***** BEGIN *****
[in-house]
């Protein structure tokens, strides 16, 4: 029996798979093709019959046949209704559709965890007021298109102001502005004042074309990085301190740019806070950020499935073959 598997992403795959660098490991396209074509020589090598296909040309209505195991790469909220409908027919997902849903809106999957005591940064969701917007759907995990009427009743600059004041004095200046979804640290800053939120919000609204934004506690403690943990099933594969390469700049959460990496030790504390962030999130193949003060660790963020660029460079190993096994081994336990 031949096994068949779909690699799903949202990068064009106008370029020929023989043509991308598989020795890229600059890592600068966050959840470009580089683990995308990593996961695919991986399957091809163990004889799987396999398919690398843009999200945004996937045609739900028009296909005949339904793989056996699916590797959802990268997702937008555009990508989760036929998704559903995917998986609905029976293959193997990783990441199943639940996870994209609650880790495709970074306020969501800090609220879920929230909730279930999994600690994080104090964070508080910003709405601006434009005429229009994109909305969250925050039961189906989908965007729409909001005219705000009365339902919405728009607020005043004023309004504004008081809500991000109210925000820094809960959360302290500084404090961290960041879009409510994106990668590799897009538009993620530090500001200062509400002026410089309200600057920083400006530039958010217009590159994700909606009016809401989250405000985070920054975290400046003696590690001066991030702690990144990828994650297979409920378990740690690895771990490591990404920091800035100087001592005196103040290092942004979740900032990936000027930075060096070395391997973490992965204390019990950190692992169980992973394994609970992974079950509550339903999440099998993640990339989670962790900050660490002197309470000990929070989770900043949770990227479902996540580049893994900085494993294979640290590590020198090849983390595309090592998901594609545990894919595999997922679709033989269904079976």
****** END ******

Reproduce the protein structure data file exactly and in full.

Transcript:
[in-house]
């Protein structure tokens, strides 16, 4: 029996798979093709019959046949209704559709965890007021298109102001502005004042074309990085301190740019806070950020499935073959 598997992403795959660098490991396209074509020589090598296909040309209505195991790469909220409908027919997902849903809106999957005591940064969701917007759907995990009427009743600059004041004095200046979804640290800053939120919000609204934004506690403690943990099933594969390469700049959460990496030790504390962030999130193949003060660790963020660029460079190993096994081994336990 031949096994068949779909690699799903949202990068064009106008370029020929023989043509991308598989020795890229600059890592600068966050959840470009580089683990995308990593996961695919991986399957091809163990004889799987396999398919690398843009999200945004996937045609739900028009296909005949339904793989056996699916590797959802990268997702937008555009990508989760036929998704559903995917998986609905029976293959193997990783990441199943639940996870994209609650880790495709970074306020969501800090609220879920929230909730279930999994600690994080104090964070508080910003709405601006434009005429229009994109909305969250925050039961189906989908965007729409909001005219705000009365339902919405728009607020005043004023309004504004008081809500991000109210925000820094809960959360302290500084404090961290960041879009409510994106990668590799897009538009993620530090500001200062509400002026410089309200600057920083400006530039958010217009590159994700909606009016809401989250405000985070920054975290400046003696590690001066991030702690990144990828994650297979409920378990740690690895771990490591990404920091800035100087001592005196103040290092942004979740900032990936000027930075060096070395391997973490992965204390019990950190692992169980992973394994609970992974079950509550339903999440099998993640990339989670962790900050660490002197309470000990929070989770900043949770990227479902996540580049893994900085494993294979640290590590020198090849983390595309090592998901594609545990894919595999997922679709033989269904079976």